NEWCASTLE’S VANILLA DOME TAKES ON SPICE WORLD

01-08-2019

Australian entrepreneur David Soo has created Australia’s first growing facility for vanilla beans, the second most valuable spice in the world market and worth more by weight than silver, with help from Schneider Electric, a leader in the digital transformation of energy management and automation.

Newcastle’s Vanilla Dome uses Schneider’s EcoStruxure food and beverage technology solutions to replicate the delicate conditions needed to grow vanilla beans, which are normally produced in tropical regions. The aim is to support the local food sector, targeting chefs, bakeries, ice cream companies and producers of fine foods.

“Vanilla is exceptionally difficult to grow, and 80 percent of the world’s vanilla is grown in Madagascar from a French vine called Bourbon Vanilla,” Soo says. “Pollination has to be done by hand and drying and fermenting is a long and painstaking process.

“Using Schneider Electric technology allows us to offer a solution to growing vanilla in a sustainable way. We can create a Madagascan climate in Newcastle in the middle of winter!

“The idea originally came to me while having dinner with a chef who explained that he held an export license for Papua New Guinea vanilla beans, but doing business there was very dangerous. He said vanilla was very expensive, there isn’t enough in the world, and it is used in many food and beverage products.”

Vanilla is so valuable because of a number of factors, including vanilla bean theft, complex pollination, extreme tropical weather and the turn away from artificial vanilla as part of the rise of natural food.

Until now, Australia has not been able produce international standard vanilla in commercial quantities due to the limited tropical area, the high cost of labour and the difficulties associated with producing the green beans and subsequently processing them to final product of black vanilla beans.

Initiating a future farming practice that uses available connected, smart and efficient technology can encourage farmers and manufacturers with bold ideas to digitally transform their business and sector.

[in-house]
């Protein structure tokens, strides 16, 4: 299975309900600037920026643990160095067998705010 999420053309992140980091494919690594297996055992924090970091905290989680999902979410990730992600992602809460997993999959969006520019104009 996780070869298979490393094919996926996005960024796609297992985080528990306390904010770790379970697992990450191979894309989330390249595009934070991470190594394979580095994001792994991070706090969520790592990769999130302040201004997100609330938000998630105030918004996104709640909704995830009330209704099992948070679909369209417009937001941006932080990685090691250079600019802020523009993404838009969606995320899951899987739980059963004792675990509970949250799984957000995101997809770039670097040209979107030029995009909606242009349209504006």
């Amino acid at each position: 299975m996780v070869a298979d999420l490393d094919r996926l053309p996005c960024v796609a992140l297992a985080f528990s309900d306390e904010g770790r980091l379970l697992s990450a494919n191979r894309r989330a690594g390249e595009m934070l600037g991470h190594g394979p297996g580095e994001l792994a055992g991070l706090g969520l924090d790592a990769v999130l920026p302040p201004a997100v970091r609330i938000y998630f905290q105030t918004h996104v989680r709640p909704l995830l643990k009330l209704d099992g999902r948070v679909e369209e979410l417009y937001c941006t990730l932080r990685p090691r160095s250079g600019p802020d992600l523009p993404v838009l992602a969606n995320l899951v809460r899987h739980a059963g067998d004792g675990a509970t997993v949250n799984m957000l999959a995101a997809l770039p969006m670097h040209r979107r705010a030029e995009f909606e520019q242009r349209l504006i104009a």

“The number of greenhouses used in the agricultural industry is growing every year, and projects like Vanilla Dome represents the future of horticulture,” Schneider Electric Director for Industrial Automation Brad Yager says.

“Schneider Electric’s EcoStruxure platform enables a connected and automated system that is easy to scope and install so the farmer or manufacturer can transform standard operations to increase production and gain flexibility. For Vanilla Dome it, allows the growing and processing of vanilla a long way from the tropics, plus delivering cost savings and reliable supply of high quality beans.”

Schneider’s system creates a tropical climate by opening and closing vents, turning on heating and misting systems and managing irrigation and humidity. The vanilla plants grow on a three-dimensional rotating trellis. By rotating and repositioning the plants daily, they grow faster and healthier.

The solution also allows for central management and critical response over a wide area network to deal with problems quickly and efficiently either at the site or remotely via a mobile device.

The dome is 11m in diameter and has approximately 95m2 of floor space, an internal volume of 350m3, and can withstand 160km/h winds, rain and hail. It can hold 200 vines each 20m long, the equivalent of 4km of vines to produce a yield of 40,000 beans per harvest when fully mature.

“Schneider Electric has been instrumental in providing the right advice and supply of equipment. I look forward to developing and expanding the Dome Greenhouse technology across Australia,” Soo says.

Schneider Electric
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www.se.com/au/en/

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